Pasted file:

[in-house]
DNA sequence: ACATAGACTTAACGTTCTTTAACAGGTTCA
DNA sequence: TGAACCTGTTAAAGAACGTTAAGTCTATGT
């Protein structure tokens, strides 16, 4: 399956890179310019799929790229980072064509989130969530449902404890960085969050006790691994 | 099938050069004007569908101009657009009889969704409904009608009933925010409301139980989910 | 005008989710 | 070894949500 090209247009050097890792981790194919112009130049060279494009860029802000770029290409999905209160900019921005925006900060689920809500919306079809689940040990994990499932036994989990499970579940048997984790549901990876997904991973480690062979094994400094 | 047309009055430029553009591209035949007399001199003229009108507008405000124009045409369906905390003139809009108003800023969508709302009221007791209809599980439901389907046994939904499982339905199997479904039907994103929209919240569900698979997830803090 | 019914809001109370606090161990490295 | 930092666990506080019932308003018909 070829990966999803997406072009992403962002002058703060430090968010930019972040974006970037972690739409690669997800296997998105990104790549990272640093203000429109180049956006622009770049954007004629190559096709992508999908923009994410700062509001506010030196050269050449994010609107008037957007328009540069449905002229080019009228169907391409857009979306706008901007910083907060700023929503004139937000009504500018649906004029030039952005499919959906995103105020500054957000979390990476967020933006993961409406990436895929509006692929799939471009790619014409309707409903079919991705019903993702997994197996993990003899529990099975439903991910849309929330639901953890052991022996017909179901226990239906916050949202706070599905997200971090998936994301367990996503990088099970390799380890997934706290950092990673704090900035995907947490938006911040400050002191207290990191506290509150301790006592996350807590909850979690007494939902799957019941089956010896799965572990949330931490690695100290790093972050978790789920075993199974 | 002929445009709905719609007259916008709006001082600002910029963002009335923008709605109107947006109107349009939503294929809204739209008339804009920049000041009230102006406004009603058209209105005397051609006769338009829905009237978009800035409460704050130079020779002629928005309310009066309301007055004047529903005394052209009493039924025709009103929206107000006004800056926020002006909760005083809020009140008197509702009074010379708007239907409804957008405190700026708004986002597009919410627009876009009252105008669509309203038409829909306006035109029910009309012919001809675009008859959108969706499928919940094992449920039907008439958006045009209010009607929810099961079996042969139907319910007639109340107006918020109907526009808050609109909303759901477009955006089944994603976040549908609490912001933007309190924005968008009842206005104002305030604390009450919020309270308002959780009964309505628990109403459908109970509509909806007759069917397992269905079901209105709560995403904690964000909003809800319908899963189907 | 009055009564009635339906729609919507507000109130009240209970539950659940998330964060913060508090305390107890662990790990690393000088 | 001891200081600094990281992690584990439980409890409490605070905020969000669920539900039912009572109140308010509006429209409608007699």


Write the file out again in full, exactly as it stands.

[in-house]
DNA sequence: ACATAGACTTAACGTTCTTTAACAGGTTCA
DNA sequence: TGAACCTGTTAAAGAACGTTAAGTCTATGT
């Protein structure tokens, strides 16, 4: 399956890179310019799929790229980072064509989130969530449902404890960085969050006790691994 | 099938050069004007569908101009657009009889969704409904009608009933925010409301139980989910 | 005008989710 | 070894949500 090209247009050097890792981790194919112009130049060279494009860029802000770029290409999905209160900019921005925006900060689920809500919306079809689940040990994990499932036994989990499970579940048997984790549901990876997904991973480690062979094994400094 | 047309009055430029553009591209035949007399001199003229009108507008405000124009045409369906905390003139809009108003800023969508709302009221007791209809599980439901389907046994939904499982339905199997479904039907994103929209919240569900698979997830803090 | 019914809001109370606090161990490295 | 930092666990506080019932308003018909 070829990966999803997406072009992403962002002058703060430090968010930019972040974006970037972690739409690669997800296997998105990104790549990272640093203000429109180049956006622009770049954007004629190559096709992508999908923009994410700062509001506010030196050269050449994010609107008037957007328009540069449905002229080019009228169907391409857009979306706008901007910083907060700023929503004139937000009504500018649906004029030039952005499919959906995103105020500054957000979390990476967020933006993961409406990436895929509006692929799939471009790619014409309707409903079919991705019903993702997994197996993990003899529990099975439903991910849309929330639901953890052991022996017909179901226990239906916050949202706070599905997200971090998936994301367990996503990088099970390799380890997934706290950092990673704090900035995907947490938006911040400050002191207290990191506290509150301790006592996350807590909850979690007494939902799957019941089956010896799965572990949330931490690695100290790093972050978790789920075993199974 | 002929445009709905719609007259916008709006001082600002910029963002009335923008709605109107947006109107349009939503294929809204739209008339804009920049000041009230102006406004009603058209209105005397051609006769338009829905009237978009800035409460704050130079020779002629928005309310009066309301007055004047529903005394052209009493039924025709009103929206107000006004800056926020002006909760005083809020009140008197509702009074010379708007239907409804957008405190700026708004986002597009919410627009876009009252105008669509309203038409829909306006035109029910009309012919001809675009008859959108969706499928919940094992449920039907008439958006045009209010009607929810099961079996042969139907319910007639109340107006918020109907526009808050609109909303759901477009955006089944994603976040549908609490912001933007309190924005968008009842206005104002305030604390009450919020309270308002959780009964309505628990109403459908109970509509909806007759069917397992269905079901209105709560995403904690964000909003809800319908899963189907 | 009055009564009635339906729609919507507000109130009240209970539950659940998330964060913060508090305390107890662990790990690393000088 | 001891200081600094990281992690584990439980409890409490605070905020969000669920539900039912009572109140308010509006429209409608007699």